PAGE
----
Losing Yourself or Maybe Finding Who You Really Are
- By Brenda
- 03 Jan, 2017
Losing Yourself or Maybe Finding Who You Really Are . . .
I don’t often write about some of the more personal aspects of my life, but a lot has happened this week that I want to share . . . not just to drone on about family matters, but to share how it affects all involved and how blessings can be found even in the most difficult of times. My father-in-law has Alzheimer’s. Having lost my Daddy, less than 1 1/2 years ago, I am familiar with dealing with dementia. In regards to my father-in-law, it has been very simple. His wife, my husbands step-mom, has been a wonderful caretaker. So we simply see things such as forgetting and constantly repeating over and over. Or asking the same question again and again. Our “inconvenience” has been small at best . . . a ride here or there. His disposition has always been sweet and we just took the dementia in stride . . . not liking the changes we were seeing, but seeing that he was still happy and content.
This photo was taken on our property with our John Deere hay rake by my sister-in-law Marcie on Thanksgiving of 2015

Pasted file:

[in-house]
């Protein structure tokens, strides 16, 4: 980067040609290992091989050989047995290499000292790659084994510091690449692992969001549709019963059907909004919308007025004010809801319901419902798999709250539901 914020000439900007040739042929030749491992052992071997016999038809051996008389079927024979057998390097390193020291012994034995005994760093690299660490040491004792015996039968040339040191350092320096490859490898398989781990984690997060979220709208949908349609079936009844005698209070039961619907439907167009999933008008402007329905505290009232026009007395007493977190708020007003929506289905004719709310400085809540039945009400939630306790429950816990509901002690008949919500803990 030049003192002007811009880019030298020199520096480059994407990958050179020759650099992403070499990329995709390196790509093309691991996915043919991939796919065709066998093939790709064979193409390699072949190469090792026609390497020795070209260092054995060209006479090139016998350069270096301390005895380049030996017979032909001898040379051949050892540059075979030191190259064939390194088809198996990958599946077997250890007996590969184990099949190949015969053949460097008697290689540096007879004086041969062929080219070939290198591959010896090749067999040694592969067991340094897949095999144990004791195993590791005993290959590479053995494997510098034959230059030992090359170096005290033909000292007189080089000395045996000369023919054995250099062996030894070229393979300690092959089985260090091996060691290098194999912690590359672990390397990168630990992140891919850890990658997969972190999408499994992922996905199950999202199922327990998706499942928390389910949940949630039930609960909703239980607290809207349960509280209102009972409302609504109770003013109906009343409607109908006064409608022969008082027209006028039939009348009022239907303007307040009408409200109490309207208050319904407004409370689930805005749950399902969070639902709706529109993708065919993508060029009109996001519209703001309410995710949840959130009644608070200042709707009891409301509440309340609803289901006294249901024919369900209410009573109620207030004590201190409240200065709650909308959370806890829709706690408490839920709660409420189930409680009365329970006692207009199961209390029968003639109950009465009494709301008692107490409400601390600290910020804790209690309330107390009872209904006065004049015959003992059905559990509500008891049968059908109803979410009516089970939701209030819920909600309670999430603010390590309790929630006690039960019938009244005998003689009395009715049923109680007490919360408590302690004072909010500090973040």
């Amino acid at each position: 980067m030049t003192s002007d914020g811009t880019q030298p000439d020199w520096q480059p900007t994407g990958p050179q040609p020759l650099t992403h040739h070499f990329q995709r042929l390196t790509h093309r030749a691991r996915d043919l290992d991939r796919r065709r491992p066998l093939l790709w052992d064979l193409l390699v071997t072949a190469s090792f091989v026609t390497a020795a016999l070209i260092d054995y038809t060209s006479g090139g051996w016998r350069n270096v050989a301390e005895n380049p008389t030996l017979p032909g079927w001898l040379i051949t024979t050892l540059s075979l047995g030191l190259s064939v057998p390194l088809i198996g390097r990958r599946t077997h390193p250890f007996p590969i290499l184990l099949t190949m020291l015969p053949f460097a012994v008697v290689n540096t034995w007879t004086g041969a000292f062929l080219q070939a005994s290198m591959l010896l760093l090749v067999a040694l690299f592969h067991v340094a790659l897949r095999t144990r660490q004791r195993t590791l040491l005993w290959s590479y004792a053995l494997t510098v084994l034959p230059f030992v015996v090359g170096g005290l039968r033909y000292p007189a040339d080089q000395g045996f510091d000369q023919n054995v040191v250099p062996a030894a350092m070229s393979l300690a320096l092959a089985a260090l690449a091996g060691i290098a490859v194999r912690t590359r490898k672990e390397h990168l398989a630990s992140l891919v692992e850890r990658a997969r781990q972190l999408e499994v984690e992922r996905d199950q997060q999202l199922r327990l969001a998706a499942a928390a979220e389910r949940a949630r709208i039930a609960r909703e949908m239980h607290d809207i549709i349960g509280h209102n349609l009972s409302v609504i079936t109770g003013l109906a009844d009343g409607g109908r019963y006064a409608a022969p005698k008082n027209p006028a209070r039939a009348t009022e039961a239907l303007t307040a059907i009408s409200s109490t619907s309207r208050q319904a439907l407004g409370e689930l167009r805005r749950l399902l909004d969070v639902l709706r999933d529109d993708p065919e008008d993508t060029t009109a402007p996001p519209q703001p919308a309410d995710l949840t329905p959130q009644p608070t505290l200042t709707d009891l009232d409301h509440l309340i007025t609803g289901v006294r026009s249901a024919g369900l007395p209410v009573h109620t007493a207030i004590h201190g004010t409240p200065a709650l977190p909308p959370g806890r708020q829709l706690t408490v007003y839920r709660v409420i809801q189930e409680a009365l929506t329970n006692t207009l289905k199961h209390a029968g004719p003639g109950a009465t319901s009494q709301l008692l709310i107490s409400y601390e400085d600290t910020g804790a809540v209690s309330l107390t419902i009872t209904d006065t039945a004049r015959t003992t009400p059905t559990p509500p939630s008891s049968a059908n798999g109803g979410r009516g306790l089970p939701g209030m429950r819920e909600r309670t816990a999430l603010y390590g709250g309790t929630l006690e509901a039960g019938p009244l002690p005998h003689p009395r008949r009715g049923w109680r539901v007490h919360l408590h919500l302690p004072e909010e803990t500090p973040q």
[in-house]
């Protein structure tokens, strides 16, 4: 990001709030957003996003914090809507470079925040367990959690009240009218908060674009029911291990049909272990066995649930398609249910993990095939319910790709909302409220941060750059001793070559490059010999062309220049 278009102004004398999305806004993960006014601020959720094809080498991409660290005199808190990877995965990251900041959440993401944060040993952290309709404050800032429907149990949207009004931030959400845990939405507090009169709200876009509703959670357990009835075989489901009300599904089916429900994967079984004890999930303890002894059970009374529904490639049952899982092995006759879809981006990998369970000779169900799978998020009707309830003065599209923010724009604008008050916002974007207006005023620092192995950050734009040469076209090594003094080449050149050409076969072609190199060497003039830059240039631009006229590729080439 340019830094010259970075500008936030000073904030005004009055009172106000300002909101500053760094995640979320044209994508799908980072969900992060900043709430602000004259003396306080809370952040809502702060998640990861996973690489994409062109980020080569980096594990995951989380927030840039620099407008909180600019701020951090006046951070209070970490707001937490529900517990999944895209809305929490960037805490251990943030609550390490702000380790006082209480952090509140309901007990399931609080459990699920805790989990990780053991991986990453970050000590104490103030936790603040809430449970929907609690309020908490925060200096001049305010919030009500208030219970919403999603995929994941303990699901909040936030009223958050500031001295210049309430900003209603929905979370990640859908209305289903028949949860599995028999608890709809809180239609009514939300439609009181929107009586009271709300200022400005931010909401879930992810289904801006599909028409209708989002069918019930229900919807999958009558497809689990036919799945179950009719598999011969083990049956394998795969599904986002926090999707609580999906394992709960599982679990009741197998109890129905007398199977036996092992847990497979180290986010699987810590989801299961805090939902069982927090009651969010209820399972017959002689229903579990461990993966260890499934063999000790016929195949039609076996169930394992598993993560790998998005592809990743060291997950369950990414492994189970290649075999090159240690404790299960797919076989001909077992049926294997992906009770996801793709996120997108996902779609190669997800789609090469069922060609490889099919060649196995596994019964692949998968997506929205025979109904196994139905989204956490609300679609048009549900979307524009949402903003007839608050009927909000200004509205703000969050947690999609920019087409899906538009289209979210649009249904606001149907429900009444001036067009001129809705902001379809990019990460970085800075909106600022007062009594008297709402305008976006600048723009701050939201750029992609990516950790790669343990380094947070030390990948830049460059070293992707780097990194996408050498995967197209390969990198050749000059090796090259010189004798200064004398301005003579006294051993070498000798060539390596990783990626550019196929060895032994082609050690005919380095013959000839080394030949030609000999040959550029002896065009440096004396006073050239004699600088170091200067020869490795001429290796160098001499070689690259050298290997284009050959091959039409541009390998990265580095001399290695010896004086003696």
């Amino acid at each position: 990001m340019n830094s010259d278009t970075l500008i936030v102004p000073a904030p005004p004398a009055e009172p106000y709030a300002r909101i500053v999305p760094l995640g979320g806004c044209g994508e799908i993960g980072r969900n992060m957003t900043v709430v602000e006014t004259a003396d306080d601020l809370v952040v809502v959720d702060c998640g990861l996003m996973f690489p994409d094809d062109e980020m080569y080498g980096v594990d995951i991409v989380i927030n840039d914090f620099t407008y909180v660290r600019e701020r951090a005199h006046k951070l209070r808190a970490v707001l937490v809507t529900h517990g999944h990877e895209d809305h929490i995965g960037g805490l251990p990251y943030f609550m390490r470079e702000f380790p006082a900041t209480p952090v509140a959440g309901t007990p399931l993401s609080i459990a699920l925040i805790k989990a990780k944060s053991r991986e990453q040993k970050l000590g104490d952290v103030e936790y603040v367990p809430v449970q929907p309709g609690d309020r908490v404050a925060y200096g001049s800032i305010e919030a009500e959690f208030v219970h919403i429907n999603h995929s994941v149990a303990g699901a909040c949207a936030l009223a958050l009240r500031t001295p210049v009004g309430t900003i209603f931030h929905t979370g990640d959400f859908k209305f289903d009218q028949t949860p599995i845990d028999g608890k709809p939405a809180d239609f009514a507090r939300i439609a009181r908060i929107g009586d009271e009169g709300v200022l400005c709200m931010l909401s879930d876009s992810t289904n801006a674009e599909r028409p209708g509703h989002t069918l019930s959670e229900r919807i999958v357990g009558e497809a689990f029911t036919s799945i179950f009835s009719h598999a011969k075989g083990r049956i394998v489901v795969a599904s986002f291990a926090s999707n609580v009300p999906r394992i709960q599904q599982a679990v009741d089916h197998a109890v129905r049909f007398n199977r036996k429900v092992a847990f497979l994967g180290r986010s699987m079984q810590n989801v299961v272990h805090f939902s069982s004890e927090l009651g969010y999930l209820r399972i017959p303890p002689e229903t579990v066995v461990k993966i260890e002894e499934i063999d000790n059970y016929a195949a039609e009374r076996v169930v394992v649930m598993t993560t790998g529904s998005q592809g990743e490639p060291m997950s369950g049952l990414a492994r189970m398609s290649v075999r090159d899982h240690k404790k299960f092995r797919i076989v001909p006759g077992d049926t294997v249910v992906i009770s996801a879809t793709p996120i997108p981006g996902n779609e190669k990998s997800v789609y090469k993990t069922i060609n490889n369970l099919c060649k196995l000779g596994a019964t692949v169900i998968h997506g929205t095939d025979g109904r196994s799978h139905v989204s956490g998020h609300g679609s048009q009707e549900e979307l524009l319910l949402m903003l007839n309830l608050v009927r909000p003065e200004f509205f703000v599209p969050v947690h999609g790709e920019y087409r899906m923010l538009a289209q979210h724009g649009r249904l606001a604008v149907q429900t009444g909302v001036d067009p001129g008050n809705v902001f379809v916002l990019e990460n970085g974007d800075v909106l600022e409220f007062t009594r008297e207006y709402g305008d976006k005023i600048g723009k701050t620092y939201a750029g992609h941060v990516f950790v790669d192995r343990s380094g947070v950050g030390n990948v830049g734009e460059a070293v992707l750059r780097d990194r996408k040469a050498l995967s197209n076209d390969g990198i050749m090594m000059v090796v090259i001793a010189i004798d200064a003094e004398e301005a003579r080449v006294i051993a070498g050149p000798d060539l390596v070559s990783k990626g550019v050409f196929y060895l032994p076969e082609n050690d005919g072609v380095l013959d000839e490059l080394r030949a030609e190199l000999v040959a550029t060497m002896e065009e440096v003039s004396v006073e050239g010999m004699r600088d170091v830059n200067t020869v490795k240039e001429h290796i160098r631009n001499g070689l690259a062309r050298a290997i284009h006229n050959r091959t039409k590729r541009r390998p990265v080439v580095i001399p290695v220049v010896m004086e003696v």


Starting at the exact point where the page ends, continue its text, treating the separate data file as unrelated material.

This week, my in-laws went to my niece’s wedding in Oregon. While there, my mother-in-law took a bad fall and broke her shoulder. She is nearly 83. While breaking a shoulder in itself is a bad thing, especially at her age, being the single caregiver of someone with Alzheimer’s and being put out of commission is devastating. She is dealing with some other complications as well that make it obvious it is time for a change. So while she stays in Oregon for a bit longer with Ron’s brother and sister-in-law to “recoop”, and his sister Marcie focus’s on finding the right “home” for them, Ron’s Dad is now home with us. Our dear friends Jeff and Dianne brought him home from Oregon for us.
If you have dealt with people with dementia, you know that familiarity and routine are very important to them. So we knew we needed to bring him back to his apartment. So after dinner at our house, Ron and I packed up our little suitcase and headed with his Dad to their Senior Apartment.
My husband Ron is a part time physical trainer at Physique, a fitness center here in Spokane. He does the early morning shift just two or three mornings a week. By early morning, I mean 4 am. So he leaves at 3:30. So last night we got a small introduction to his step Mom’s world and my admiration of her has skyrocketed. He is sweet . . . . exceptionally so, but very child like. We knew we needed to get some shut eye, which meant he needed to go to his bedroom, so the living room could become our “bedroom.” We politely nudged, Ron escorted him back . . . again and again he would bounce back, asking “Where is Nadine?” (his wife). We would gently tell him and try to get him back to bed. This morning, shortly after Ron had left, but before 4 am, he came out to the living room asking once again, “Where is Nadine?”
This photo was taken on New Years Eve just a few days ago, while he waited in the E.R. while Nadine was being treated.